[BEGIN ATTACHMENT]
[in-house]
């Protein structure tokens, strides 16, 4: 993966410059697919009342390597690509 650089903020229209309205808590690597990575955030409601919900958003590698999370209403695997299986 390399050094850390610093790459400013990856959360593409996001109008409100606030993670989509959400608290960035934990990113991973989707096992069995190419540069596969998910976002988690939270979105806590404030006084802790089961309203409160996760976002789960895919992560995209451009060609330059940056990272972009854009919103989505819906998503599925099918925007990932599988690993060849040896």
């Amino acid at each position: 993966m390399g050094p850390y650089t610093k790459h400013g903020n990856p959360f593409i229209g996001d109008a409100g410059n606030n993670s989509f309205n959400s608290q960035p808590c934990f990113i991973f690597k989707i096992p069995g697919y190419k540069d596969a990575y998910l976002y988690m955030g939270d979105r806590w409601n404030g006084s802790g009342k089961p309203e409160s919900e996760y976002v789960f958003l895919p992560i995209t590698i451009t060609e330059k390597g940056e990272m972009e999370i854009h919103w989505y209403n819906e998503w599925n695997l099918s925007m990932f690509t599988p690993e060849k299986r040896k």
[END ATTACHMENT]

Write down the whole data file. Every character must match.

[in-house]
């Protein structure tokens, strides 16, 4: 993966410059697919009342390597690509 650089903020229209309205808590690597990575955030409601919900958003590698999370209403695997299986 390399050094850390610093790459400013990856959360593409996001109008409100606030993670989509959400608290960035934990990113991973989707096992069995190419540069596969998910976002988690939270979105806590404030006084802790089961309203409160996760976002789960895919992560995209451009060609330059940056990272972009854009919103989505819906998503599925099918925007990932599988690993060849040896």
């Amino acid at each position: 993966m390399g050094p850390y650089t610093k790459h400013g903020n990856p959360f593409i229209g996001d109008a409100g410059n606030n993670s989509f309205n959400s608290q960035p808590c934990f990113i991973f690597k989707i096992p069995g697919y190419k540069d596969a990575y998910l976002y988690m955030g939270d979105r806590w409601n404030g006084s802790g009342k089961p309203e409160s919900e996760y976002v789960f958003l895919p992560i995209t590698i451009t060609e330059k390597g940056e990272m972009e999370i854009h919103w989505y209403n819906e998503w599925n695997l099918s925007m990932f690509t599988p690993e060849k299986r040896k």